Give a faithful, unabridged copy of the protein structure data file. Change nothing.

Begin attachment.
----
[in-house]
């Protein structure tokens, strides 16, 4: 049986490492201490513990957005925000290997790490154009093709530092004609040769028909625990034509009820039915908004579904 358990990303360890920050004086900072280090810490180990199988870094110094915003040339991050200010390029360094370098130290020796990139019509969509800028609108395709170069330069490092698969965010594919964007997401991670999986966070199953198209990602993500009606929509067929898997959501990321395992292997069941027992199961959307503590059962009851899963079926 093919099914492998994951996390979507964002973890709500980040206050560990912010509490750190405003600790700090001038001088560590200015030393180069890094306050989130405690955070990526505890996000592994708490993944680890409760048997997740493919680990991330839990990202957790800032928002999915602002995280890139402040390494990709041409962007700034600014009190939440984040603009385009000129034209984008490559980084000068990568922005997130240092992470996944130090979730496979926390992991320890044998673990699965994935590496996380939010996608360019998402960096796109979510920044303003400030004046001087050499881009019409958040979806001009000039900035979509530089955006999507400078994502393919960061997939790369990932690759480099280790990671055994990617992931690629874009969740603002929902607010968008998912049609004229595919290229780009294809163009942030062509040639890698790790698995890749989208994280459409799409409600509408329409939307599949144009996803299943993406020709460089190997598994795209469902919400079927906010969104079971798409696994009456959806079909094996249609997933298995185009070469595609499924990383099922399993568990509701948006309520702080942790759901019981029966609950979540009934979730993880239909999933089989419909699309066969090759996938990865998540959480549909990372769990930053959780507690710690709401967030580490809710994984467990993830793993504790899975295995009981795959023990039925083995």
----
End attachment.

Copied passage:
[in-house]
């Protein structure tokens, strides 16, 4: 049986490492201490513990957005925000290997790490154009093709530092004609040769028909625990034509009820039915908004579904 358990990303360890920050004086900072280090810490180990199988870094110094915003040339991050200010390029360094370098130290020796990139019509969509800028609108395709170069330069490092698969965010594919964007997401991670999986966070199953198209990602993500009606929509067929898997959501990321395992292997069941027992199961959307503590059962009851899963079926 093919099914492998994951996390979507964002973890709500980040206050560990912010509490750190405003600790700090001038001088560590200015030393180069890094306050989130405690955070990526505890996000592994708490993944680890409760048997997740493919680990991330839990990202957790800032928002999915602002995280890139402040390494990709041409962007700034600014009190939440984040603009385009000129034209984008490559980084000068990568922005997130240092992470996944130090979730496979926390992991320890044998673990699965994935590496996380939010996608360019998402960096796109979510920044303003400030004046001087050499881009019409958040979806001009000039900035979509530089955006999507400078994502393919960061997939790369990932690759480099280790990671055994990617992931690629874009969740603002929902607010968008998912049609004229595919290229780009294809163009942030062509040639890698790790698995890749989208994280459409799409409600509408329409939307599949144009996803299943993406020709460089190997598994795209469902919400079927906010969104079971798409696994009456959806079909094996249609997933298995185009070469595609499924990383099922399993568990509701948006309520702080942790759901019981029966609950979540009934979730993880239909999933089989419909699309066969090759996938990865998540959480549909990372769990930053959780507690710690709401967030580490809710994984467990993830793993504790899975295995009981795959023990039925083995």